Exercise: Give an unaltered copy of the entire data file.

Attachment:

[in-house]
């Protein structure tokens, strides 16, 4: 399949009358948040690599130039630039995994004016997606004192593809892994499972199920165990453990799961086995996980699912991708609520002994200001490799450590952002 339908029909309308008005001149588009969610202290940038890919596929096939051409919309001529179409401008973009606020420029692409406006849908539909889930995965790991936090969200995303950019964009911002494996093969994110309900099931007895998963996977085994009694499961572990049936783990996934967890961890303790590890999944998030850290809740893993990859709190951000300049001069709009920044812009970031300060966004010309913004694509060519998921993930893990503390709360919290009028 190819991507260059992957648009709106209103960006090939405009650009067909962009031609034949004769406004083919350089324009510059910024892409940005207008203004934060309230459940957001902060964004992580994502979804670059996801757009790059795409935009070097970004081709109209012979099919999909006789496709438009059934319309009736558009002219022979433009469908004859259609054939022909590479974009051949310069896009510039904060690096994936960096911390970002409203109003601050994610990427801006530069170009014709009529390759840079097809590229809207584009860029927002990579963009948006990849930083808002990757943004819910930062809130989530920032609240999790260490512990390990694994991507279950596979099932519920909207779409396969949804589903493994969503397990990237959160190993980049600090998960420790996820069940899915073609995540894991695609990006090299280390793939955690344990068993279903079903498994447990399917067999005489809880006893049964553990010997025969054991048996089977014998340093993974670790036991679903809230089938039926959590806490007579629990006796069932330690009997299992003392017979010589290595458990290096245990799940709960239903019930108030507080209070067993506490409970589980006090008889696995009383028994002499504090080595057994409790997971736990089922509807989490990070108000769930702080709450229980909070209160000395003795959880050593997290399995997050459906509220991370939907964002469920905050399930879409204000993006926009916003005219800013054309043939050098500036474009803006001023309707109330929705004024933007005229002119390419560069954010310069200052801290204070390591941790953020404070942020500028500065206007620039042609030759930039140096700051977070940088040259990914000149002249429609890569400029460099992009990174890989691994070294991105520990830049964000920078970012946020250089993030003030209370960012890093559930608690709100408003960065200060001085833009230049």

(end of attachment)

[in-house]
């Protein structure tokens, strides 16, 4: 399949009358948040690599130039630039995994004016997606004192593809892994499972199920165990453990799961086995996980699912991708609520002994200001490799450590952002 339908029909309308008005001149588009969610202290940038890919596929096939051409919309001529179409401008973009606020420029692409406006849908539909889930995965790991936090969200995303950019964009911002494996093969994110309900099931007895998963996977085994009694499961572990049936783990996934967890961890303790590890999944998030850290809740893993990859709190951000300049001069709009920044812009970031300060966004010309913004694509060519998921993930893990503390709360919290009028 190819991507260059992957648009709106209103960006090939405009650009067909962009031609034949004769406004083919350089324009510059910024892409940005207008203004934060309230459940957001902060964004992580994502979804670059996801757009790059795409935009070097970004081709109209012979099919999909006789496709438009059934319309009736558009002219022979433009469908004859259609054939022909590479974009051949310069896009510039904060690096994936960096911390970002409203109003601050994610990427801006530069170009014709009529390759840079097809590229809207584009860029927002990579963009948006990849930083808002990757943004819910930062809130989530920032609240999790260490512990390990694994991507279950596979099932519920909207779409396969949804589903493994969503397990990237959160190993980049600090998960420790996820069940899915073609995540894991695609990006090299280390793939955690344990068993279903079903498994447990399917067999005489809880006893049964553990010997025969054991048996089977014998340093993974670790036991679903809230089938039926959590806490007579629990006796069932330690009997299992003392017979010589290595458990290096245990799940709960239903019930108030507080209070067993506490409970589980006090008889696995009383028994002499504090080595057994409790997971736990089922509807989490990070108000769930702080709450229980909070209160000395003795959880050593997290399995997050459906509220991370939907964002469920905050399930879409204000993006926009916003005219800013054309043939050098500036474009803006001023309707109330929705004024933007005229002119390419560069954010310069200052801290204070390591941790953020404070942020500028500065206007620039042609030759930039140096700051977070940088040259990914000149002249429609890569400029460099992009990174890989691994070294991105520990830049964000920078970012946020250089993030003030209370960012890093559930608690709100408003960065200060001085833009230049």